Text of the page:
Under the spotlight
The WSJ is reporting that the US Federal Trade (FTC) is launching a broad, formal investigation into Google to see if it has engaged in anti-competitive behaviour in the search advertising market, which it dominates. The FTC has yet to formally confirm this action.
At the same time the FT's sources tell it the attorneys-general in the states of New York, California and Ohio have recently initiated similar formal investigations.
Google has a near monopoly in search advertising in many markets, and although that itself isn't illegal, the use of that position to harm competition is. Google has faced allegations for some time of favouring certain search results - specifically those linking to its own products.
In February 2010 some price comparison sites lodged a complaint with the EU about Google's business practices in this market. This eventually led to the opening of a formal antitrust investigation. More recently Google's acquisition of travel search company ITA prompted howls of outrage from competitors, but was eventually approved by US regulators, subject to some conditions. The recent proposed acquisition of ad optimizer Admeld will be also be scrutinized, according to Bloomberg.
The price comparison complaint was linked to ICOMP - an organisation devoted to promoting competition online. The ITA complaints were aggregated into fairsearch.org, which has similar aims, but identifies Google explicitly as the baddy. Both organisations list Microsoft as a member, which also happens to be Google's main competitor in search.
"The Federal Trade Commission's investigation seems to be focused on the issue of ‘prioritisation'," blogged ICOMP today. "Despite its public denials, there seems to be little doubt that Google, by one means or another, ensures that its commercial services (shopping, maps, music etc) get higher rankings than similar services offered by others. Not only is this totally unclear to consumers, but it can have a calamitous effect on online businesses which compete with Goggle (i.e. competing shopping, map, video etc service providers)."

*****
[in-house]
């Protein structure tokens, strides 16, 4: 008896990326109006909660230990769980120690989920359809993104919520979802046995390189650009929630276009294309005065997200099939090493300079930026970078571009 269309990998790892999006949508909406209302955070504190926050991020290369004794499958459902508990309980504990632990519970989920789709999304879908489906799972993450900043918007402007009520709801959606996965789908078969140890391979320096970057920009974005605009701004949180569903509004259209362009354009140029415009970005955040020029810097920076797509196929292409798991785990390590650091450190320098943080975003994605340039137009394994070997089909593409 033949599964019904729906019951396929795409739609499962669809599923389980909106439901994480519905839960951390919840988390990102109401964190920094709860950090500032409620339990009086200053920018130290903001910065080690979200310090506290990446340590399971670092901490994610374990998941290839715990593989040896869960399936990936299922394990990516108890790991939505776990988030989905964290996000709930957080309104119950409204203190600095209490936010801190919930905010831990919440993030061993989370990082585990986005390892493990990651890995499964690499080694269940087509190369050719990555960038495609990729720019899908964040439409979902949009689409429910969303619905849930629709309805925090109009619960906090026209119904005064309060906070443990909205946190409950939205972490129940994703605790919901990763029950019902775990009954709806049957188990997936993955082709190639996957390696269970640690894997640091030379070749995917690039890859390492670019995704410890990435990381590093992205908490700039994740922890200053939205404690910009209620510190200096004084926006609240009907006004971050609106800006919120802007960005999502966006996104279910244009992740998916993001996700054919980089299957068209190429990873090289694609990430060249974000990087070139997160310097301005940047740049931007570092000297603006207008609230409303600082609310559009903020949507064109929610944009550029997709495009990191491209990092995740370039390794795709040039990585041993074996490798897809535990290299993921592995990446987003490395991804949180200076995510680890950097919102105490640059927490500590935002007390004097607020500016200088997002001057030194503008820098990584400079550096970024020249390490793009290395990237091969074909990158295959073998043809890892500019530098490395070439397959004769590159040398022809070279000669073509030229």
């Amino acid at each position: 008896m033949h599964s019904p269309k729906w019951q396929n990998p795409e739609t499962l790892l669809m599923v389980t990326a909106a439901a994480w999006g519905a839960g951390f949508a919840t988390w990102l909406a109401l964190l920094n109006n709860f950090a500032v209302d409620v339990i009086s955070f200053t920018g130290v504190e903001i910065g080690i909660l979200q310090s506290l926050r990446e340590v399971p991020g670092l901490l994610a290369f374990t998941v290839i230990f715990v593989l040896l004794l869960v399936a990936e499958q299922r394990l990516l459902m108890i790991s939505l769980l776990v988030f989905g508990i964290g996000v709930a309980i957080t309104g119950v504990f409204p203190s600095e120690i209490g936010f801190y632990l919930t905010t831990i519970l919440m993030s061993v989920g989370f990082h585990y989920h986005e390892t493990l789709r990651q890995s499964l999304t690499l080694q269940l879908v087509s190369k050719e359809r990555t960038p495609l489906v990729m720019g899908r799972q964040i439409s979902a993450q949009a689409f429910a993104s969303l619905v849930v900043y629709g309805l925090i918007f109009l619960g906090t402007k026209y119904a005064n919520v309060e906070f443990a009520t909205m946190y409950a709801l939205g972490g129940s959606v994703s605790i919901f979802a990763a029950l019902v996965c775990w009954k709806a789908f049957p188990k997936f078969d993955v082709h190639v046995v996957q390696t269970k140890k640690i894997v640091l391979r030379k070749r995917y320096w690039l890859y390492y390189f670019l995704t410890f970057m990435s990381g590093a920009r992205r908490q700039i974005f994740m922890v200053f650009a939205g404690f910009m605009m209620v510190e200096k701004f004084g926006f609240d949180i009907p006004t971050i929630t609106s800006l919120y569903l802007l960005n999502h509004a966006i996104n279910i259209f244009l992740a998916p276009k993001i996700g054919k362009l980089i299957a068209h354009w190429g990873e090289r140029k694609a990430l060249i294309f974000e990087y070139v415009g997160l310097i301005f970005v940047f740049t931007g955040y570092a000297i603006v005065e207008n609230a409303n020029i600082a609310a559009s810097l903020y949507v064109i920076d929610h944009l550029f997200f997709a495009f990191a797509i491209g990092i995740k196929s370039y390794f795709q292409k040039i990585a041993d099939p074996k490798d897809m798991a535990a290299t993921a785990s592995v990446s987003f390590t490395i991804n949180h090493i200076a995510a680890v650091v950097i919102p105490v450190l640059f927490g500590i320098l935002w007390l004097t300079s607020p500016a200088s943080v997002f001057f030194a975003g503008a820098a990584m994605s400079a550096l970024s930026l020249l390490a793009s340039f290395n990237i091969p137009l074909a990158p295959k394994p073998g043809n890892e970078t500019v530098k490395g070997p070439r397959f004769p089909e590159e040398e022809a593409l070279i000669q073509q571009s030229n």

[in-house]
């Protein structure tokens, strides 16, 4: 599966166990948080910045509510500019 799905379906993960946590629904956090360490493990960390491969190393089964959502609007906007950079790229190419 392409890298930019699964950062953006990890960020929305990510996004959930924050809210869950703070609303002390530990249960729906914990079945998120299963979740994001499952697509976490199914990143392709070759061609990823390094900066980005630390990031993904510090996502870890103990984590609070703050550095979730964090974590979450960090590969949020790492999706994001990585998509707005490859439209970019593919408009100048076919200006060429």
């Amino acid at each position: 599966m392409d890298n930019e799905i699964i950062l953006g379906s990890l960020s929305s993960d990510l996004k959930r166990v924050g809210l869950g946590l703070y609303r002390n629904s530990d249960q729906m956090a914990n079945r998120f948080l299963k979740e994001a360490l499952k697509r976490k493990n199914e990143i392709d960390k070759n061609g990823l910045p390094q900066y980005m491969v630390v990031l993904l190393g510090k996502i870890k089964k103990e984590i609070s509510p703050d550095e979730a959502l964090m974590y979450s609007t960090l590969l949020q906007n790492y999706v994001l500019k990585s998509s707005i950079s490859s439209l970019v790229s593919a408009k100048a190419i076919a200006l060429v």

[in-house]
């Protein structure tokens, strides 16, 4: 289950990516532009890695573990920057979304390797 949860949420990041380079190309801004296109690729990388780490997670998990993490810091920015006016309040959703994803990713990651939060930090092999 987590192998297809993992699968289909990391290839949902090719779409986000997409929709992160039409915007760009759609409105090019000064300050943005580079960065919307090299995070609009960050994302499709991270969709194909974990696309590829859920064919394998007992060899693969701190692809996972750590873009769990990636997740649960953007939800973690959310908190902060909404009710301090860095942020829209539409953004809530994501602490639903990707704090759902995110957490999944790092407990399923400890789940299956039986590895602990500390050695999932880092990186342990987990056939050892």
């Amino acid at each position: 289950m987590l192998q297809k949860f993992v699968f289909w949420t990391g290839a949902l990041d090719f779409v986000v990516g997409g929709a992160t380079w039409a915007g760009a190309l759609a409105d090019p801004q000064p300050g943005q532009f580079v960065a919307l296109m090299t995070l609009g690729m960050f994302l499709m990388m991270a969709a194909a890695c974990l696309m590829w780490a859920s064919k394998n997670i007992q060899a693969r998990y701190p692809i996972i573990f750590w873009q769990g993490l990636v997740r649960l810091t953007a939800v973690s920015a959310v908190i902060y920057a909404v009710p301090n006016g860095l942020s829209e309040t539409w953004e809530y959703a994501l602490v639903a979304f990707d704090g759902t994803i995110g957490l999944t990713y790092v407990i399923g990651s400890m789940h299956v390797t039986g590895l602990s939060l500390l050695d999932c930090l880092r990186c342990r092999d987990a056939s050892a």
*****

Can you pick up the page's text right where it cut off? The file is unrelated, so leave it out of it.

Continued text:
"The result of Google's anti-competitive practices is to curb innovation and investment in new technologies by other companies," said fairsearch.org in a statement. "These anti-competitive practices include scraping and using other companies' content without their permission, deceptive display of search results, manipulation of search results to favour Google's products, and the acquisition of competitive threats to Google's dominance."
Microsoft, of course, knows all about antitrust scrutiny, have been subject to it for much of its history. It's almost inevitable that any company with an overwhelming market share will be investigated for anticompetitive activities, and regardless of the outcome of this investigation, it will probably result in Google trying even harder to at least appear to deliver unbiased search results.
Google had yet to formally comment on the matter at time of writing.
UPDATE - 18:00, 24 June 2011 - Google has now acknowledged the FTC action and blogged on it here.